he SHOULD credit me.
---- We should also include Catalonian, Portuguese, Provencal, etc.
But the point, apparently, is that in Latin, 'good, better, worse' are
ALWAYS 'unrooted' in the Speranza participial sense of the word.
So, perhaps we should check if in SOME language, "good, better, and
worse', or 'good, better, best', 'bad, worse, worst" ARE cognate.
"better" and "best" are cognate, as are "worse" and "worst". But the point
here is rather with 'good' and 'bet-' and 'bad' and 'worse'. For shouldn't
it be 'ill', rather than 'bad'. Bad sounds too Michael Jacksony to me:
I'm bad, I'm bad, I'm bad.
implicating, "I'm god" -- for bad is good, etc.
A further point is the -er form.
I'm not sure about this, but it seems that the Latin 'synthetic' versus
analytic (of the English), -er, form is better form?
It always irritate a native that it's all about rhyme, or rythm, never
We say, 'more intelligent', because 'intelligent' is long. But we do say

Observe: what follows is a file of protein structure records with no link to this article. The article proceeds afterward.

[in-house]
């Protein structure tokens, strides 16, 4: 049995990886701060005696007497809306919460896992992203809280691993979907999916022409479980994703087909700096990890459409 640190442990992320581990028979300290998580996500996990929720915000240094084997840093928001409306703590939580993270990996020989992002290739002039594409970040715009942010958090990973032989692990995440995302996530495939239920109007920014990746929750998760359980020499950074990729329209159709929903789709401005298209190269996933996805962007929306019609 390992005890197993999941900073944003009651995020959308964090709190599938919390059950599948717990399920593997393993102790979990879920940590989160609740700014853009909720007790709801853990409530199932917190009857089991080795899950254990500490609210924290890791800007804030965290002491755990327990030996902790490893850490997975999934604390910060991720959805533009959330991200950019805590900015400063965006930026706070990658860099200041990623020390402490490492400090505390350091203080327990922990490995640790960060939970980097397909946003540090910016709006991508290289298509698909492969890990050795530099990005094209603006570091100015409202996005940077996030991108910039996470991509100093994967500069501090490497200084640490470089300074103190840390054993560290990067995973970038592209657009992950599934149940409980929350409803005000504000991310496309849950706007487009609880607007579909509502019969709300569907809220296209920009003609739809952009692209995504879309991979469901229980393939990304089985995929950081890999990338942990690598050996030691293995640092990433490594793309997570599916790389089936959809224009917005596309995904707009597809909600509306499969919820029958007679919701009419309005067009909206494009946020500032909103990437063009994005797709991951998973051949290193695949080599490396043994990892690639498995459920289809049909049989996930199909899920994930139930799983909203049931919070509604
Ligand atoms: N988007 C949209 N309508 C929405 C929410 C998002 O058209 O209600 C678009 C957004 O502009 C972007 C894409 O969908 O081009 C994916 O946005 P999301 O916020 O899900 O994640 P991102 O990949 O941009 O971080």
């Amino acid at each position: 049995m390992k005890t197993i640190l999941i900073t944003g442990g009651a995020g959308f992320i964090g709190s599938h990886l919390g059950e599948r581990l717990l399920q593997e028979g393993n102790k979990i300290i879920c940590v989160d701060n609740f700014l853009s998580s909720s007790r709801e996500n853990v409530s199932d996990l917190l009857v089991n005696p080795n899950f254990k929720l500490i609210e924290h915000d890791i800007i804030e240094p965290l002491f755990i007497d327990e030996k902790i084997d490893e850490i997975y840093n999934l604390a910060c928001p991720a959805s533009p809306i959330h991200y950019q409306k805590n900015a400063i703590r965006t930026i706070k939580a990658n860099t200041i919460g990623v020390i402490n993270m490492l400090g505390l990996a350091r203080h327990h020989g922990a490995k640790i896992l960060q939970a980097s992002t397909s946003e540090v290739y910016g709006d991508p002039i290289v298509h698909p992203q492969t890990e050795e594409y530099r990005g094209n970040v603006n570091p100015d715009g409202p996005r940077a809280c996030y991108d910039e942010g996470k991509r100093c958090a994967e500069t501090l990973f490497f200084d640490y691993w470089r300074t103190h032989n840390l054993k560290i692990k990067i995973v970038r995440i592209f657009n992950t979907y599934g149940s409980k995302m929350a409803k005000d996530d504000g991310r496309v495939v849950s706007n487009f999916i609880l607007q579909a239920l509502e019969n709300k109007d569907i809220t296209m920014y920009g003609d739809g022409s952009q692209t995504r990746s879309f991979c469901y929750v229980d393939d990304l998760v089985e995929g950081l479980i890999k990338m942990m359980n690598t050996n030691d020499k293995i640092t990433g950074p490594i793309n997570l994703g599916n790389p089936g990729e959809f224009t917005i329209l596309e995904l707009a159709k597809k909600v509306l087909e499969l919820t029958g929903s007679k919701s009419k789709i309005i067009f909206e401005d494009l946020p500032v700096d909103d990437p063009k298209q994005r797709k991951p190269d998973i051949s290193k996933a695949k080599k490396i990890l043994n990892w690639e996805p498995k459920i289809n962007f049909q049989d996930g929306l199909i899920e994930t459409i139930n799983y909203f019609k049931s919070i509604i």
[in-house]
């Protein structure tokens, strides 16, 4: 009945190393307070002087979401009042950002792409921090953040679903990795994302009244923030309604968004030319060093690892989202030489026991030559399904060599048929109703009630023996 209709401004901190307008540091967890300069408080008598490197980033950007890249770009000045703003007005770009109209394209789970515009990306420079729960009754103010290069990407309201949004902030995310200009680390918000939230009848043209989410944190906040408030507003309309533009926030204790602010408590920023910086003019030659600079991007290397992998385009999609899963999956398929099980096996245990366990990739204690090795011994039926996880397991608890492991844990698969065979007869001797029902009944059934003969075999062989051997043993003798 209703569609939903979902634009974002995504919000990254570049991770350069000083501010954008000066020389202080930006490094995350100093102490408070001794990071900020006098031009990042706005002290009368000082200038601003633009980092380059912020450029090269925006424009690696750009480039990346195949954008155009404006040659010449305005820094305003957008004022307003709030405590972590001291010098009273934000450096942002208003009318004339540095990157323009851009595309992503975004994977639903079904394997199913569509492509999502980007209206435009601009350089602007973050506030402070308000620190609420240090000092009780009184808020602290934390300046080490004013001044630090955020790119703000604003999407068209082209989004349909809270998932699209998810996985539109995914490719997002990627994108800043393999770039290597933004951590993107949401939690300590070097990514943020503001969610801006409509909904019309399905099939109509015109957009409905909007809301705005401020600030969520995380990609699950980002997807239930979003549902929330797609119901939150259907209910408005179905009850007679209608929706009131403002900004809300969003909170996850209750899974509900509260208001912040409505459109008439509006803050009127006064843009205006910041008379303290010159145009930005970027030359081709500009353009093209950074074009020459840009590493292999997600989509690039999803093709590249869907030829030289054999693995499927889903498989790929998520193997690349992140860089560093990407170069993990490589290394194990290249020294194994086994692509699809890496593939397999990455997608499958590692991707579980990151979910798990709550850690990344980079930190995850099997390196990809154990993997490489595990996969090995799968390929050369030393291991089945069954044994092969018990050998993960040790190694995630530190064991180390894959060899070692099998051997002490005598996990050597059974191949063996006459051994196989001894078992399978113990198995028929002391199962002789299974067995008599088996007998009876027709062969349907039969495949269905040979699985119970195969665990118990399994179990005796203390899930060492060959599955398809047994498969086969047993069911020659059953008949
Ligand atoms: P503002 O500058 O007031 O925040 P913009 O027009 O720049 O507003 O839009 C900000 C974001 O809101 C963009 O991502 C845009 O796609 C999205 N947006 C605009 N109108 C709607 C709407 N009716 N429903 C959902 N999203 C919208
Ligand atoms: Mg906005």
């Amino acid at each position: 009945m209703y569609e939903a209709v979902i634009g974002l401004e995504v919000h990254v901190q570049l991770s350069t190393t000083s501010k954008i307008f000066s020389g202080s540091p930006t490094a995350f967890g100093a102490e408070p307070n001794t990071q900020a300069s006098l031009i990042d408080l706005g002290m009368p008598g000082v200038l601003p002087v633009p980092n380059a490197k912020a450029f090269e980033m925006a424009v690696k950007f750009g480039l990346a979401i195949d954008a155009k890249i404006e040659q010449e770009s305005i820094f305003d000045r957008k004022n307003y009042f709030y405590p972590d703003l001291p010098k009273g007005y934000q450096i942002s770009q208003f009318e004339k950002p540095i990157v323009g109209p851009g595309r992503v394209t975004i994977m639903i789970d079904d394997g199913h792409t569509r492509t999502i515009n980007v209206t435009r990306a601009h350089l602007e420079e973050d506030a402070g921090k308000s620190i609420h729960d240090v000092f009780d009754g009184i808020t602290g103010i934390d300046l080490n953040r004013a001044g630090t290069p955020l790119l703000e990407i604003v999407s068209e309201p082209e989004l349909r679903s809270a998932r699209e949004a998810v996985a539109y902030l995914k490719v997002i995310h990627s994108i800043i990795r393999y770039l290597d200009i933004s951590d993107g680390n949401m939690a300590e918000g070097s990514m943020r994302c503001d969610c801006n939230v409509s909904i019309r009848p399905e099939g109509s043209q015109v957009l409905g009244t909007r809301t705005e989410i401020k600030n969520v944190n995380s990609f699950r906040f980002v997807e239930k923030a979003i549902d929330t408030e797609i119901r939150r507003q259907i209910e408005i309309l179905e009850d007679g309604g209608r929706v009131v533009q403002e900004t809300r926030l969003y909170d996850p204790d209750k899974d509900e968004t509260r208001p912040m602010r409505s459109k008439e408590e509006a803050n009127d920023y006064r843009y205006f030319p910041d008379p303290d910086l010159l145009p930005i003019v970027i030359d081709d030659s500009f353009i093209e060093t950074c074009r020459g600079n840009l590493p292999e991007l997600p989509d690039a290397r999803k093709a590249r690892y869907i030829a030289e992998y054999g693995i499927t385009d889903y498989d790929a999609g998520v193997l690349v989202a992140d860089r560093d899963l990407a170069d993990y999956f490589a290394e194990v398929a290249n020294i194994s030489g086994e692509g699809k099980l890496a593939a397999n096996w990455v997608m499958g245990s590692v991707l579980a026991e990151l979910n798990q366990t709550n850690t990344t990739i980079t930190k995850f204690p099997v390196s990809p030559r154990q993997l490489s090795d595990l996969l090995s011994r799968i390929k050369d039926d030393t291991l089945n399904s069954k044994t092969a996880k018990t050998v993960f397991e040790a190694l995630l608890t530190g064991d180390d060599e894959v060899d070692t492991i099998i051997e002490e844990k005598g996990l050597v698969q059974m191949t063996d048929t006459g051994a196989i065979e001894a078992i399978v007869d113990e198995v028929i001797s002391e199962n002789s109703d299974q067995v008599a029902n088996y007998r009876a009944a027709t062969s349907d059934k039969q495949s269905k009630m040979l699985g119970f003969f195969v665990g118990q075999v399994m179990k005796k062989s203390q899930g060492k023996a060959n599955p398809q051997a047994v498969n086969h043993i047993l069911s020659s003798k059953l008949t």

'wittier', because witty is short (Indeed, Brevity is the soul of 'wit').
So Anglos ARE able to deal with the logic of 'more'.
For we have, as you say:
comparative -- 'more F'
superlative -- THE most F.
(There is some literature on the pragmatics of comparatives, by, if I
recall alright, J. D. Atlas, once of Wolfson, Oxford).
So perhaps the key is also in the 'more' and not just in the 'very', which
as you say, though, cuts the thing in two.
One final point re 'cricket' which you have kept in the header.
"It's no cricket" implicating, "That's UNfair".
Seems an absolutive.
I.e. it would be odd to say
"He plays more cricket than I".
meaning, "What he plays is more cricket than what I play".
cricket is cricket is cricket.
If you change ONE rule, it's not cricket anymore, and thus not fun anymore.
So, 'cricket' SEEMS an absolute. But all the things moral philosophers say
are usually NOT!
J. L. Speranza
for the Grice Club
"Professional philosopher and amateur cricketer", obit of Grice in The
Times, by anon.